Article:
Background: Cigarette smoking is a risk factor for mortality in several genitourinary cancers, likely due to accumulation of carcinogens in urine. However, in prostate cancer (PC) the link has been less studied. We evaluated differences in prostate cancer-specific mortality (PCSM) between current smokers, past smokers, and never smokers diagnosed with PC.
Methods: This was a retrospective cohort study of PCSM in men diagnosed with PC between 2000 and 2015 treated in the US Veterans Affairs health care system, using competing risk regression analyses.
Results: The cohort included 73,668 men (current smokers: 22,608 (30.7%), past smokers: 23,695 (32.1%), and never smokers: 27,365 (37.1%)). Median follow-up was 5.9 years. Current smoker patients were younger at presentation (median age current: 63, never: 66; p < 0.001), and had more advanced disease stage (stage IV disease current: 5.3%, never: 4.3%; p < 0.04). The 10-year incidence of PCSM was 5.2%, 4.8%, and 4.5% for current, past, and never smokers, respectively. On competing risk regression, current smoking was associated with increased PCSM (subdistribution hazard ratio: 1.14, 95% confidence interval: (1.05-1.24), p = 0.002), whereas past smoking was not. Hierarchical regression suggests that this increased risk was partially attributable to tumor characteristics.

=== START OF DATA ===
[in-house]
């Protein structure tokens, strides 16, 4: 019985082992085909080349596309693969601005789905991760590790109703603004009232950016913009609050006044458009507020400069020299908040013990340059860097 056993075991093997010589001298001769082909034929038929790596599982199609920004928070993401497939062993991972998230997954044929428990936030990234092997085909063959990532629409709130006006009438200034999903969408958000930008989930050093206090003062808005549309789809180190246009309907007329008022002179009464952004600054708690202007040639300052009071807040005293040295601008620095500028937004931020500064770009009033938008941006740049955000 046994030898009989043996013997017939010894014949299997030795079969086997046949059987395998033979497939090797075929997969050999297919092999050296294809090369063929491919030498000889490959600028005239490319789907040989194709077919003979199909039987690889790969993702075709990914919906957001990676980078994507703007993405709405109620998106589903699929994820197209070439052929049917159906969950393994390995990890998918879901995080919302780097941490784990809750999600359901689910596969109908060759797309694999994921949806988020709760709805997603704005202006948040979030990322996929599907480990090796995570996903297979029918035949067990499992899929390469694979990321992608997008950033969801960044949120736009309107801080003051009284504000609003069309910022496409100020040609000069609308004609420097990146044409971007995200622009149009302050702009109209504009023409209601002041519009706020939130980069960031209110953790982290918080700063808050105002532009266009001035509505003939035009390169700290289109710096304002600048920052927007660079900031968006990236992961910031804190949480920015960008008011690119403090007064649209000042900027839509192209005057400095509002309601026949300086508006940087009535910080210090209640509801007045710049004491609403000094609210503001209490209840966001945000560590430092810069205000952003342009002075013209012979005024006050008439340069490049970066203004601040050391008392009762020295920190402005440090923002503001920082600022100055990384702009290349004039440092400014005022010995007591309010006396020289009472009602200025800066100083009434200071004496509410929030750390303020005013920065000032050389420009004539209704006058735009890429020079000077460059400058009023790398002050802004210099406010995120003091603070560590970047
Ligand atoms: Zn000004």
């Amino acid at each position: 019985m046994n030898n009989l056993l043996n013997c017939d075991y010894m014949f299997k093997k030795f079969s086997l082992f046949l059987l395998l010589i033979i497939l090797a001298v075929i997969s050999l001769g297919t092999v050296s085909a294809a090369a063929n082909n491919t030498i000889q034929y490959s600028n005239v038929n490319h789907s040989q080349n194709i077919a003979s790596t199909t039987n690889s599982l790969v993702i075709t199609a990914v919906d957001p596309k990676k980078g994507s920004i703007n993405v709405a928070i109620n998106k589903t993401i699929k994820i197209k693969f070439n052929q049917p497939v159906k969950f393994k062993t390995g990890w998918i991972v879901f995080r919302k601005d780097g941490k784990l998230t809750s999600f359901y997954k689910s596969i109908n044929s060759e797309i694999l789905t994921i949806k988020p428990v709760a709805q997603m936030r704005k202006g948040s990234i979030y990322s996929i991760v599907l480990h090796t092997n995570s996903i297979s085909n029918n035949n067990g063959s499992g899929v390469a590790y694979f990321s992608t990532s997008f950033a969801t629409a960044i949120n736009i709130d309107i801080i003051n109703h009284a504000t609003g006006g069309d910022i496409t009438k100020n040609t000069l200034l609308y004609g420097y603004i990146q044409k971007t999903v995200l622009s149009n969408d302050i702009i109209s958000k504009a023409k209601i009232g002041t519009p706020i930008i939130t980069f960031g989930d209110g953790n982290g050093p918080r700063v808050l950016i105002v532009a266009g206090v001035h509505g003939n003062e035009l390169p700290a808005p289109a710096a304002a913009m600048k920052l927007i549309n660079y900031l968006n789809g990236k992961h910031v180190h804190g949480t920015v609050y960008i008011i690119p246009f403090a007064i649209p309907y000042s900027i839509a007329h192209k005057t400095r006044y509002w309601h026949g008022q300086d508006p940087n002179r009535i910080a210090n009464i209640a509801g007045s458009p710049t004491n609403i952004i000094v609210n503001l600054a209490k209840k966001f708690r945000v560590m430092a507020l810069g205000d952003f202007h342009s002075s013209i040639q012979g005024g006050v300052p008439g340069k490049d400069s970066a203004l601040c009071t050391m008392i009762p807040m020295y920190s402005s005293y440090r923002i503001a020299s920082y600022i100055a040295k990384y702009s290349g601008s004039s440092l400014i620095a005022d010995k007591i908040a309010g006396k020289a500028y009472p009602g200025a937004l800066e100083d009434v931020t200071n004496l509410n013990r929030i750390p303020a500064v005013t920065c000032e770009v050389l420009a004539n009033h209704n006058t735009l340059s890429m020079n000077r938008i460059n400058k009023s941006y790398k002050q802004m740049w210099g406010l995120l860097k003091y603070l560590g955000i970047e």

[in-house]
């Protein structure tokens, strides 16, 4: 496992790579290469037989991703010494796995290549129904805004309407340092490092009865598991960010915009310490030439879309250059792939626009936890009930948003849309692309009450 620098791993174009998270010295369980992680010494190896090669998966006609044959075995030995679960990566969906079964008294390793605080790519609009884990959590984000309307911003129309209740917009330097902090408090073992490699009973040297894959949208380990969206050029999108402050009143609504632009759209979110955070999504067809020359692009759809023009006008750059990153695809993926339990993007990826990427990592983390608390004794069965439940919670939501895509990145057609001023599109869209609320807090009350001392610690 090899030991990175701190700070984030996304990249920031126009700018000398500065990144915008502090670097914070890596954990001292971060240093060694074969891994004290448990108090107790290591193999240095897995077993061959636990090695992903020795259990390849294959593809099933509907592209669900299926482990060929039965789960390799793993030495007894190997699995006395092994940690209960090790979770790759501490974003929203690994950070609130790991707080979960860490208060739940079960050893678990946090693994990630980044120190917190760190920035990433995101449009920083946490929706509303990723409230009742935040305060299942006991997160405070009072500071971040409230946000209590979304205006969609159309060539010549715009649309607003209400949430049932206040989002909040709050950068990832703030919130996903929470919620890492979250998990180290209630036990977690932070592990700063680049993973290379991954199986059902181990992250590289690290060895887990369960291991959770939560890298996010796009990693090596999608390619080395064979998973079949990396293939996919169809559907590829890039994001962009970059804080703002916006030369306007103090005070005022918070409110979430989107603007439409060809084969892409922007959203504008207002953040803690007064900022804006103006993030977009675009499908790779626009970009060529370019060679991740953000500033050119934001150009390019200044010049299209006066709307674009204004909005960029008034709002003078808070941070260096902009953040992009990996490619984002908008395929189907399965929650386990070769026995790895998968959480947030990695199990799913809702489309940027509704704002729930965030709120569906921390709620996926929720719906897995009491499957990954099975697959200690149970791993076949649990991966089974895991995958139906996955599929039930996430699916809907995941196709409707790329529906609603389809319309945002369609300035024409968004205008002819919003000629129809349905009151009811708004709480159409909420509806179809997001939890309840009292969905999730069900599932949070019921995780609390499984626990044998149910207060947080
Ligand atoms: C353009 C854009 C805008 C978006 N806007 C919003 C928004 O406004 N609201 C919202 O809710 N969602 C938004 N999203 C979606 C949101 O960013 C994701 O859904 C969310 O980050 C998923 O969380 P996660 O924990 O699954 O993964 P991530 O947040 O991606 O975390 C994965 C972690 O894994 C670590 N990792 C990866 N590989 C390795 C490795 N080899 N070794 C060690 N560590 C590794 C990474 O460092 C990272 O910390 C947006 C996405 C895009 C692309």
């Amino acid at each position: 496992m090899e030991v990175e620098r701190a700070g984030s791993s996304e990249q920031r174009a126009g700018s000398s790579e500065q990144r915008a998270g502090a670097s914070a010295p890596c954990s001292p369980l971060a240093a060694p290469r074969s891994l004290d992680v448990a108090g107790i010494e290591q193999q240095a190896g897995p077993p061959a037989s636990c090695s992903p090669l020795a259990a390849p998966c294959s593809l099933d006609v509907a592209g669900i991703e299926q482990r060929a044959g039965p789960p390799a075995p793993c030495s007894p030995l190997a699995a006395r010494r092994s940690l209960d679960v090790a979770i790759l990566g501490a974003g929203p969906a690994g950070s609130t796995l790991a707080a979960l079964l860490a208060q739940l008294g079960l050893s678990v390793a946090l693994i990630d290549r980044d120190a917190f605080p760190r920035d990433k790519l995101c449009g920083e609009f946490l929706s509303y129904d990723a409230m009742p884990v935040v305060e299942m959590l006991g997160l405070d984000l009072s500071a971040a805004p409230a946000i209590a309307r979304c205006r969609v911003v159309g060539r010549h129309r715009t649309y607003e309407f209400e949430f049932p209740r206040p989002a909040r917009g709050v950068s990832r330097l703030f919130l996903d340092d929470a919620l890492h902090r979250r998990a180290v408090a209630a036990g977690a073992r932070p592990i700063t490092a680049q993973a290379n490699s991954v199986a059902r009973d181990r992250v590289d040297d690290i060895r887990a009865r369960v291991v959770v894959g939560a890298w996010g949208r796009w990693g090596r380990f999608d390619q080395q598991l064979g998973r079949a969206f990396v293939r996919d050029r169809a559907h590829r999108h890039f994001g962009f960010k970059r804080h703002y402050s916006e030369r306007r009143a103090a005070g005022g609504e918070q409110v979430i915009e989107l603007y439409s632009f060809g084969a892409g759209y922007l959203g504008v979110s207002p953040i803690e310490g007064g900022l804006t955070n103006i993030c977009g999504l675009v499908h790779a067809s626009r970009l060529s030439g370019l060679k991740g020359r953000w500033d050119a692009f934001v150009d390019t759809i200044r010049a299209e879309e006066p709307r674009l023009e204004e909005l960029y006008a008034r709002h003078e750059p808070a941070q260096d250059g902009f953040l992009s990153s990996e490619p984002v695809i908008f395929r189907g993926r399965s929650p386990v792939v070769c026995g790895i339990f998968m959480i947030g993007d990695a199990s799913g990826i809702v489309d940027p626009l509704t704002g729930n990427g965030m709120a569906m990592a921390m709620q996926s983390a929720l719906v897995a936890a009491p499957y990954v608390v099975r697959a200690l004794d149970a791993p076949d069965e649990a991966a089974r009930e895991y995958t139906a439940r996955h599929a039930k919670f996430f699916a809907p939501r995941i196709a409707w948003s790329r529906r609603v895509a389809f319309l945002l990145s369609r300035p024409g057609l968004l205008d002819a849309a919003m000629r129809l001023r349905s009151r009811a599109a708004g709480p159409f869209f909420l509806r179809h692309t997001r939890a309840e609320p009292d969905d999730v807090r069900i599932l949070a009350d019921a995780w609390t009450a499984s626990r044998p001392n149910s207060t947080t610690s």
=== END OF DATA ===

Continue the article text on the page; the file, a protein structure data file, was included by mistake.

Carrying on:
Conclusions: Smoking at the time of diagnosis is associated with a higher risk of dying from PC as well as other causes of death. In contrast, past smoking was not associated with PCSM suggesting that smoking may be a modifiable risk factor. PC diagnosis may be an important opportunity to discuss smoking cessation.